Albany, where the campus of the state university, also with glaring white towers, open avenues, and sparsely sheltered wind tunnels, was designed as though it sat in the heat of New Mexico and not in an area buried under winter half the year. Architecturally manufacturing a stiff cross-breeze in Albany was a very bad idea.

Albany, which I’ve heard has more state workers (i.e., bureaucratic robots) employed than anywhere except Washington D.C., Beijing, and Moscow. If anyone has an accurate robot headcount, please let me know pronto. Topping Moscow would be the bomb.

Albany, where the truly beautiful Town Hall is hard to find because the whole city looks like town hall.

Albany, where perhaps more than anywhere it’s unwise to fight town hall. It is a long, proud tradition of the Democratic bosses to wield their police force like Mad Dog Coll wielded his tommy gun. Just ask the ghost of Legs Diamond, the bootlegger extraordinaire shot multiple times in the head while hiding at a downtown boarding house, about the Albany police sometime.

Albany, where the politicos fill back rooms with smoke as well as any in Chicago and New York City. Except the machine here has been doing it longer and more successfully. Boss Tweed was good, but Big Dan O’Connell—didn’t care about women, didn’t care about whiskey, just cared about power—was better. Again, ask the ghost of Legs Diamond how good Dan O’Connell was. He didn’t need any lame G-men to rub out pesky gangsters either.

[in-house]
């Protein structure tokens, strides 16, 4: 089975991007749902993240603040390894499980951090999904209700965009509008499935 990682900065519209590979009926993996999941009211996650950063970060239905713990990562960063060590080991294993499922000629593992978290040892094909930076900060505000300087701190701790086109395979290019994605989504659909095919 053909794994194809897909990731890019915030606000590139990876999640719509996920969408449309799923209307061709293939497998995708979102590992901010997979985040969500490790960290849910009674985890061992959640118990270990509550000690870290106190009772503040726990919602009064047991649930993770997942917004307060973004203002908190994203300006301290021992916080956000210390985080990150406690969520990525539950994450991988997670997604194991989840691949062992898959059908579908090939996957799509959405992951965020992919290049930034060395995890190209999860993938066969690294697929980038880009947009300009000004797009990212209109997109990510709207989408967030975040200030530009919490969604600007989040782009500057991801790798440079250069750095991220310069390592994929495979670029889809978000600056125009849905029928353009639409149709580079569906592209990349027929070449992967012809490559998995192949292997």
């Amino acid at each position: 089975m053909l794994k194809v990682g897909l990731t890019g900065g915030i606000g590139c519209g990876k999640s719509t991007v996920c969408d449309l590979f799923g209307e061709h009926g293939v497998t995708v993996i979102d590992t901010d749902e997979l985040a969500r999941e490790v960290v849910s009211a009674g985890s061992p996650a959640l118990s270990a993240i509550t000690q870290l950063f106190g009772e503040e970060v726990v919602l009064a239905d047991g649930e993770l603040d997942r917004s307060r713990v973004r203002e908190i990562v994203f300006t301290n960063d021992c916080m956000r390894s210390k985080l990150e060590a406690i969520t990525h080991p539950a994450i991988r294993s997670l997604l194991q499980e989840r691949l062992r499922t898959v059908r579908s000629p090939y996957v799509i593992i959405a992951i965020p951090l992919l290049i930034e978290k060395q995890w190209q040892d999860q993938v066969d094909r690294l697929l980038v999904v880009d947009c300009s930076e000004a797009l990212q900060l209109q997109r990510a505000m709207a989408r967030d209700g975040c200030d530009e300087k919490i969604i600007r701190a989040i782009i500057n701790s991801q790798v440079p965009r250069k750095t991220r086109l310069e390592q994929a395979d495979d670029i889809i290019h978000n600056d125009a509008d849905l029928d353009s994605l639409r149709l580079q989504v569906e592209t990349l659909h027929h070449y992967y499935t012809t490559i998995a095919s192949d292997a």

Albany, like an Irish version of the Kremlin, filled with secrets and rumor and obsessive analysis of those rumors. Where the boys at the bar sneer at every history written of the town, saying only with a nudge and a wink, ‘So-and-so barely got half of it right.’ Of course, whatever the other half is supposed to be has been obscured by the blarney of a thousand other know-it-alls, all of whom insist no one else got half of it right either. This means, eventually, that no one got it right, but neither the gravestones nor the back rooms seem to want to speak up and enlighten the issue.

Albany, where the streets aren’t numbered. Rather, most of the streets are named after birds. For blocks and blocks, Eagle, then Dove, then Quail, and so on. One bird after another. If you ever get lost in Albany, try to remember the last bird you passed.

Albany, where the one and only Bohemian thoroughfare is called Lark Street. Should you wish to discuss a local tax law with your state representative, just visit Albany during the legislative session; you can find many of them in bars on Lark Street surrounded by young, attractive aides. One bird after another.